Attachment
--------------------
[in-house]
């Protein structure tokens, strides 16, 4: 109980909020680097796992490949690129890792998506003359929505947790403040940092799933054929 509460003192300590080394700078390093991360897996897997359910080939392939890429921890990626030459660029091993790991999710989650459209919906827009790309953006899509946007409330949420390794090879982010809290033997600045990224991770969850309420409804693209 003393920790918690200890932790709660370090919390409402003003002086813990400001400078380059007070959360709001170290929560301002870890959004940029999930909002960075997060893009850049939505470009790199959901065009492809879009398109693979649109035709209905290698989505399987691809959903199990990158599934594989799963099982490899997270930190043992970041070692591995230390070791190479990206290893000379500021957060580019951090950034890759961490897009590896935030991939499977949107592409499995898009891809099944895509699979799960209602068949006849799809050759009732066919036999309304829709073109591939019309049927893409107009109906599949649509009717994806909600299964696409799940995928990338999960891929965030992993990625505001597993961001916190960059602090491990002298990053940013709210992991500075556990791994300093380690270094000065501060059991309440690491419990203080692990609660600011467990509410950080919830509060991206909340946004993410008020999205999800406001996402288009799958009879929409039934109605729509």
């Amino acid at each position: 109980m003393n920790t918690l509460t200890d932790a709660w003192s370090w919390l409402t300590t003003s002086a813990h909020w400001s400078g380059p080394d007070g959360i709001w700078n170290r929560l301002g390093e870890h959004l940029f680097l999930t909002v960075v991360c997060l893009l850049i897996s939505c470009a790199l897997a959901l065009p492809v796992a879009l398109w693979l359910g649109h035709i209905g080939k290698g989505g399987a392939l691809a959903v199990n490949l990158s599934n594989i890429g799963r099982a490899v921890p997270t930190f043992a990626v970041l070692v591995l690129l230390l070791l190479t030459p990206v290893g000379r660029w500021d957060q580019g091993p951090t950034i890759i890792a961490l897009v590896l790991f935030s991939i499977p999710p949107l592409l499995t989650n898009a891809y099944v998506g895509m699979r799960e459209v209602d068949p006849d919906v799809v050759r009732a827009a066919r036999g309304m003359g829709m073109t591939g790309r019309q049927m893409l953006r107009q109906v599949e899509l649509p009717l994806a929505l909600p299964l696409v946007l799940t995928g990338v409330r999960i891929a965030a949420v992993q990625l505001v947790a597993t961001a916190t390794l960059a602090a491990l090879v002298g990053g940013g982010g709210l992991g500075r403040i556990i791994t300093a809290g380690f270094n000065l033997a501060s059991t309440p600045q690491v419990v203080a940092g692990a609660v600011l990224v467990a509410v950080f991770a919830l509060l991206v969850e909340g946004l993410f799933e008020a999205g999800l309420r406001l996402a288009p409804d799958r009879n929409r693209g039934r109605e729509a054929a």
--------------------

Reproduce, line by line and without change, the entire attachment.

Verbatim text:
[in-house]
């Protein structure tokens, strides 16, 4: 109980909020680097796992490949690129890792998506003359929505947790403040940092799933054929 509460003192300590080394700078390093991360897996897997359910080939392939890429921890990626030459660029091993790991999710989650459209919906827009790309953006899509946007409330949420390794090879982010809290033997600045990224991770969850309420409804693209 003393920790918690200890932790709660370090919390409402003003002086813990400001400078380059007070959360709001170290929560301002870890959004940029999930909002960075997060893009850049939505470009790199959901065009492809879009398109693979649109035709209905290698989505399987691809959903199990990158599934594989799963099982490899997270930190043992970041070692591995230390070791190479990206290893000379500021957060580019951090950034890759961490897009590896935030991939499977949107592409499995898009891809099944895509699979799960209602068949006849799809050759009732066919036999309304829709073109591939019309049927893409107009109906599949649509009717994806909600299964696409799940995928990338999960891929965030992993990625505001597993961001916190960059602090491990002298990053940013709210992991500075556990791994300093380690270094000065501060059991309440690491419990203080692990609660600011467990509410950080919830509060991206909340946004993410008020999205999800406001996402288009799958009879929409039934109605729509």
């Amino acid at each position: 109980m003393n920790t918690l509460t200890d932790a709660w003192s370090w919390l409402t300590t003003s002086a813990h909020w400001s400078g380059p080394d007070g959360i709001w700078n170290r929560l301002g390093e870890h959004l940029f680097l999930t909002v960075v991360c997060l893009l850049i897996s939505c470009a790199l897997a959901l065009p492809v796992a879009l398109w693979l359910g649109h035709i209905g080939k290698g989505g399987a392939l691809a959903v199990n490949l990158s599934n594989i890429g799963r099982a490899v921890p997270t930190f043992a990626v970041l070692v591995l690129l230390l070791l190479t030459p990206v290893g000379r660029w500021d957060q580019g091993p951090t950034i890759i890792a961490l897009v590896l790991f935030s991939i499977p999710p949107l592409l499995t989650n898009a891809y099944v998506g895509m699979r799960e459209v209602d068949p006849d919906v799809v050759r009732a827009a066919r036999g309304m003359g829709m073109t591939g790309r019309q049927m893409l953006r107009q109906v599949e899509l649509p009717l994806a929505l909600p299964l696409v946007l799940t995928g990338v409330r999960i891929a965030a949420v992993q990625l505001v947790a597993t961001a916190t390794l960059a602090a491990l090879v002298g990053g940013g982010g709210l992991g500075r403040i556990i791994t300093a809290g380690f270094n000065l033997a501060s059991t309440p600045q690491v419990v203080a940092g692990a609660v600011l990224v467990a509410v950080f991770a919830l509060l991206v969850e909340g946004l993410f799933e008020a999205g999800l309420r406001l996402a288009p409804d799958r009879n929409r693209g039934r109605e729509a054929a």